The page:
Implantable cardioverter defibrillators, also known as ICDs, are battery-powered devices placed under the skin that can detect abnormal heart rhythms and deliver an electric shock to restore a normal heartbeat. According to American Heart Association's Heart Disease and Stroke Statistics--2021 Update, there were 60,000 ICD procedures annually in 2014, the most recent data available. ICDs help reduce the risk of sudden cardiac death and can be recommended for life-threatening rhythm irregularities due to heart attack, cardiac arrest or a congenital heart disease.
"Cardiac rehabilitation programs offer patients a safe environment to increase physical activity after ICD implantation. Evidence has also shown cardiac rehab lessens the risk of additional hospitalization and death, but cardiac rehabilitation programs are underutilized, especially among women, the elderly, people from diverse racial and ethnic groups and those living in rural areas," said study author Brett D. Atwater, M.D., director of electrophysiology and electrophysiology research at Inova Heart and Vascular Institute in Fairfax, Virginia. "The causes of underutilization are a combination of providers failing to prescribe and patients being unwilling to participate because of the time requirements for participation, the travel to and from the rehab facility and out of pocket costs associated with that.
"Our study examined whether physical activity outside of a formal cardiac rehabilitation program could yield similar benefits, and we found it did," he said. "This suggests that additional options like home-based cardiac rehabilitation might help more patients realize the health benefits of increased physical activity."
While previous studies have shown that heart attack patients were 53% less likely to die if they participated in cardiac rehabilitation, only about one-third of heart attack patients participate in formal programs after they are discharged from the hospital. "Cardiac rehabilitation participation is lower among patients with heart failure, with recent studies reporting only 2.7% of eligible Medicare beneficiaries with heart failure participated in cardiac rehabilitation," Atwater explained.
Researchers reviewed health and physical activity information for nearly 42,000 Medicare beneficiaries who had ICDs implanted between January 1, 2014, and December 31, 2016, assessed through the Centers for Medicare and Medicaid Services (CMS) Virtual Research Data Center. The patients were average age 75; 72% male; and about 90% of participants were white. Sensors in the ICDs measured the participant's motion and heart rate in order to detect physical activity. For physical activity to be logged by the ICD, sensors needed to note both physical movement and heart rate values higher than the patient's individualized values at rest.
"In this study, any physical activity counted towards daily totals, as long as the patient was moving and the heart rate increased at the same time," Atwater said. "Prior work shows that simple activities of daily living such as walking around the house or doing the dishes, count toward these totals and can improve health compared to sitting still."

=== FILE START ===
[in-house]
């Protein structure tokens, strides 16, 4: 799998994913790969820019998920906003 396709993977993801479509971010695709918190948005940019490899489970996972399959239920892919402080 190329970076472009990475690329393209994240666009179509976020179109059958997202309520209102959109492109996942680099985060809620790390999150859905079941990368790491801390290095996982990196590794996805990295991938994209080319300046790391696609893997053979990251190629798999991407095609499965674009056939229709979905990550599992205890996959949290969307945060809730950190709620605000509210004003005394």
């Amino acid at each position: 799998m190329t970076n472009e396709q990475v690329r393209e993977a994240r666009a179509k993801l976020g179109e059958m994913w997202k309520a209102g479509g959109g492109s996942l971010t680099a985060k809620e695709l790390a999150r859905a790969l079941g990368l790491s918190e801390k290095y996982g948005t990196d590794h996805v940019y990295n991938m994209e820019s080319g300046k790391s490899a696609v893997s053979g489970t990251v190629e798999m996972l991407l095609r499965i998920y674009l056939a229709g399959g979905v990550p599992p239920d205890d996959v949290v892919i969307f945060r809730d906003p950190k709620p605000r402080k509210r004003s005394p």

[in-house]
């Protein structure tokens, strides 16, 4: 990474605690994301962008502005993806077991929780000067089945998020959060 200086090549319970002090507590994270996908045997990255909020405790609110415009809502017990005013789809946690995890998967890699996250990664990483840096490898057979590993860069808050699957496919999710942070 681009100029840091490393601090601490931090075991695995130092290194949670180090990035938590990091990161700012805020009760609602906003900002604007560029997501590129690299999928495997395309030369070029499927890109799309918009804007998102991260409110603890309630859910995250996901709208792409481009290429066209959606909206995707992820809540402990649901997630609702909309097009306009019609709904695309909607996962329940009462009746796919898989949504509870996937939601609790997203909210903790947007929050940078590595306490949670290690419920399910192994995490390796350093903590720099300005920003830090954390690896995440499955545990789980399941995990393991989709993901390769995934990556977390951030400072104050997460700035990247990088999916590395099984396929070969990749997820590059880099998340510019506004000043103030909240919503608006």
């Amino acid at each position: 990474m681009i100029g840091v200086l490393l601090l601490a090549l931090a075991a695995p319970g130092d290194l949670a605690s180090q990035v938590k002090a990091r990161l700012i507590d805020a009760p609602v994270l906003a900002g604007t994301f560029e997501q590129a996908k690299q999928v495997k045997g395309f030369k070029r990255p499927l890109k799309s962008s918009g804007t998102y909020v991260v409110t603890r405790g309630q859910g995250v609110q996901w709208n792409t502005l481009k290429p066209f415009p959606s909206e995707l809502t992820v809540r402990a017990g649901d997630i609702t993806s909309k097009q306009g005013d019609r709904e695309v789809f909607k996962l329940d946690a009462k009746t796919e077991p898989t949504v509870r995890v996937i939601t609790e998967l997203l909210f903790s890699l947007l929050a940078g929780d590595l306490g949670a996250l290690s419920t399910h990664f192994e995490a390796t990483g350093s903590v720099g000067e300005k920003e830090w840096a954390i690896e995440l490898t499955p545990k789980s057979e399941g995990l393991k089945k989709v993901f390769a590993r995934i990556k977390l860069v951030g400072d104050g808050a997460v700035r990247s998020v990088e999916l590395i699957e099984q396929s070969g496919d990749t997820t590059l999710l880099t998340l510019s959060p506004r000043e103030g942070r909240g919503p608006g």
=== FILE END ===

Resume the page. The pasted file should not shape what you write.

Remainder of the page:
Only 3% of the patients who received ICDs during the study period participated in a cardiac rehabilitation program. Participants who had cardiac rehabilitation increased physical activity by nearly 10 minutes daily during their cardiac rehabilitation sessions, compared to a decrease of one minute a day among those not enrolled in a cardiac rehabilitation program. Those who participated in a cardiac rehabilitation program were 24% less likely to die during the one to three years after ICD implantation compared to those who did not have cardiac rehabilitation. Every 10 minutes of increased daily physical activity was associated with a 1.1% reduction in death from all causes among all patients in this analysis. After adjusting for the increased physical activity observed during cardiac rehabilitation, reductions in death rates were the same between those who did and did not participate in cardiac rehabilitation if they increased physical activity. "This finding helps confirm prior research showing that cardiac rehabilitation is underutilized, and the benefits of increased physical activity obtained in cardiac rehabilitation programs also may be achievable at home, potentially offering another opportunity to improve outcomes in patients with ICDs," Atwater said.
The current American College of Cardiology/American Heart Association guidelines recommend comprehensive cardiac rehabilitation for patients with heart failure because it improves the heart's functional capacity and the patient's quality of life, while also reducing the risk of hospital readmission for patients with heart failure with reduced heart pumping ability. Cardiac rehabilitation is also recommended for heart attack survivors and patients who have recently had percutaneous coronary intervention or bypass surgery. The American Heart Association supports congressional legislation to increase access to cardiac and pulmonary rehabilitation programs.
A limitation of the study is its retrospective design, using prior health information. Additional prospective research that follows patients through ICD implantation and monitors their physical activity in the years after the procedure is needed to confirm if increasing physical activity at home can safely reduce the risks of death or hospitalizations.
Co-authors are Zhen Li, Ph.D.; Jessica Pritchard, Ph.D.; Melissa A. Greiner, M.S.; Yelena Nabutovsky, M.S.; and Bradley G. Hammill, Dr.P.H. Author disclosures are in the manuscript.
An Abbott Medical-Duke Health Strategic Alliance Research Grant funded the study.
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